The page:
Thursday, June 27, 2013

An Author Looks at St. Louis Streetcars

In part of our ongoing literary look at streetcars, this passage from The Lost Boy a novella by Thomas Wolfe.  The story is a semi-autobiographical tale of Wolfe and his family's move to St. Louis for the 1904 World's Fair, where his mother ran a boarding house.  The death of Wolfe's older brother, Grover is the focus of the story.  Here, Wolfe describes the sounds of the neighborhood:

He would sit there and listen. He could hear the girl next door practice her piano lessons in the afternoon, and hear the street car coming by between the backyard fences, half a block away, and smell the dry and sultry smell of backyard fences, the smell of coarse hot grasses by the car tracks in the afternoon, the smell of tar, of dry caulked ties, the smell of bright worn flanges, and feel the loneliness of backyards in the afternoon and the sense of absence when the car was gone.

I read this story in undergraduate and remembered it after I moved to St. Louis.  As best I can figure, Wolfe lived near the private right of way for the 15-Hodiamont Line, which was the last streetcar line in St. Louis, ceasing operation in 1966.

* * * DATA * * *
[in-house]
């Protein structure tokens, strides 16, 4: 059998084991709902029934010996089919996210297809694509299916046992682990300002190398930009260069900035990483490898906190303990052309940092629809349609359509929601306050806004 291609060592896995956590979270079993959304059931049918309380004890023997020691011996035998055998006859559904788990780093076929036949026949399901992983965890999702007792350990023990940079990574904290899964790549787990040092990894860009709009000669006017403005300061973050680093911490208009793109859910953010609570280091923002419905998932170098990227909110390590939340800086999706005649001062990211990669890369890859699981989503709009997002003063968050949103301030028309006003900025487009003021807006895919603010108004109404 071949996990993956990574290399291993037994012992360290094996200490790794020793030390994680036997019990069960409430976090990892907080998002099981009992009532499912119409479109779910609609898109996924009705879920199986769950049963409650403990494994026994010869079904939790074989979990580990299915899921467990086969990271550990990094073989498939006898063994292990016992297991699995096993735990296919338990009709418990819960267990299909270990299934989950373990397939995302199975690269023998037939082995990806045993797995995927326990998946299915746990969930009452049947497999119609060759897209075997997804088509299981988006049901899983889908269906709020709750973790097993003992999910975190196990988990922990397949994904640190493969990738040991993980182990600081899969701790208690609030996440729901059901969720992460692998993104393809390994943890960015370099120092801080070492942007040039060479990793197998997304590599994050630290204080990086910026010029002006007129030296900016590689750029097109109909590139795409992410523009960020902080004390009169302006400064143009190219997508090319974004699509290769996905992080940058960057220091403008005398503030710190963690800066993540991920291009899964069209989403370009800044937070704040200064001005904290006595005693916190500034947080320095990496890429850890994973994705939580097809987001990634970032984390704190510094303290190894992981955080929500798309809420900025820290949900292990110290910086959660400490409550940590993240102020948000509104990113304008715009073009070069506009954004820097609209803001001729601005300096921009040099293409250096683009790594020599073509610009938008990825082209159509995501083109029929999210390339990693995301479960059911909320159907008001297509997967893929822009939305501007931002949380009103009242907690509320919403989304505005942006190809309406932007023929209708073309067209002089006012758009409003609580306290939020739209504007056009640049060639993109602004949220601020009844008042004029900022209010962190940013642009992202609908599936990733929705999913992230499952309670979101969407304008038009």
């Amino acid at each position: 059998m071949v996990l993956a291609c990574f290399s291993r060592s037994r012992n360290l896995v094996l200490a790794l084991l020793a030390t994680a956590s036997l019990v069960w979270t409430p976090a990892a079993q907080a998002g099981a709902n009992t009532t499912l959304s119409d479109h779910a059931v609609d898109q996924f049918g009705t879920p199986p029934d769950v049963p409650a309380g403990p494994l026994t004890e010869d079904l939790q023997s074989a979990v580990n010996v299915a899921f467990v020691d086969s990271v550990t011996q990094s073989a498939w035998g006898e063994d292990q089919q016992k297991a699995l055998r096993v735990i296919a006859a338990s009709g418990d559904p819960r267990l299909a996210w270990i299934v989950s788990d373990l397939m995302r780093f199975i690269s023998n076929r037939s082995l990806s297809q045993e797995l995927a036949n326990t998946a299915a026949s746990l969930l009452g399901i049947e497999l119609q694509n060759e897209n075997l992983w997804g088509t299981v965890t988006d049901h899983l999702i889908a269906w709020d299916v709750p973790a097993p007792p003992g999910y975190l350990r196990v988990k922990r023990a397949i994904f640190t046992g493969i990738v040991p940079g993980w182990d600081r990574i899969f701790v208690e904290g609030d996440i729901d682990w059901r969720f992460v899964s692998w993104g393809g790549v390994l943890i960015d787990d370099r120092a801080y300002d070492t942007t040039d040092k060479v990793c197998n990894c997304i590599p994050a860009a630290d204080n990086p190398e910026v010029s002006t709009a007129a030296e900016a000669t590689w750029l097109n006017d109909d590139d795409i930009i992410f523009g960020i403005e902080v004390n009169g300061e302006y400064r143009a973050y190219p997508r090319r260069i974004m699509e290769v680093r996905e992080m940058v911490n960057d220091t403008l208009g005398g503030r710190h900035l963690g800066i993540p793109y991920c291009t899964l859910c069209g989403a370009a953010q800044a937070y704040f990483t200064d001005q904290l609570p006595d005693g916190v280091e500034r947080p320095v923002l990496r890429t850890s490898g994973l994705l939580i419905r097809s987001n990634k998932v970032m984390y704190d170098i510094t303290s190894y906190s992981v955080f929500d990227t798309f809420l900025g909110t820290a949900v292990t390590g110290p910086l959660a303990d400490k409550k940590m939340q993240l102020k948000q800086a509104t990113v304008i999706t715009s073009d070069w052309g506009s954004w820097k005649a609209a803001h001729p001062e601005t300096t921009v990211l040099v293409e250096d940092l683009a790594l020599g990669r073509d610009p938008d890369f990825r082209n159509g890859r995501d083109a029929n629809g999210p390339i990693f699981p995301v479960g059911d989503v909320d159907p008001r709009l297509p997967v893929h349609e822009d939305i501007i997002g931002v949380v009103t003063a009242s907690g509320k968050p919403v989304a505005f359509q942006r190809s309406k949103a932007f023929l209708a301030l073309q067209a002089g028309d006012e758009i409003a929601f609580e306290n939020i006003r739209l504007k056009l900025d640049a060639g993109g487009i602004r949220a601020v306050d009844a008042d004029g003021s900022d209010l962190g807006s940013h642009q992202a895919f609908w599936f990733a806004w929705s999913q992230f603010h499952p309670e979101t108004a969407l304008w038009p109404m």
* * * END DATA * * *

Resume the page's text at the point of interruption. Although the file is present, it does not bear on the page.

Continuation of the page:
Randall Hicks said...

If he could smell worn flanges, that's pretty amazing.

David Wilkins said...

I thought that was an interesting statement as well. I'm sure he probably smelled brake shoes, which can lead to worn flanges.

Still, being able to smell worn flanges would be a valuable skill in the street railway industry.

Anonymous said...

"Worn flanges" are more of a visible element for forming the image in the reader's mind than hidden-within-the truck-frame brake shoes...just like Bradbury described as "mossy" streetcar seats that any of us would reflexively recognize as "Insull diamond plush".

Anonymous said...

The ability to smell worn flanges sounds like the kind of thing only the late Bill MacGregor could do!

Randall Hicks said...

I must say how proud I am to see that we are now moving into the field of literary criticism. Much more academically respectable. Next up: deconstructing Lucius Beebe.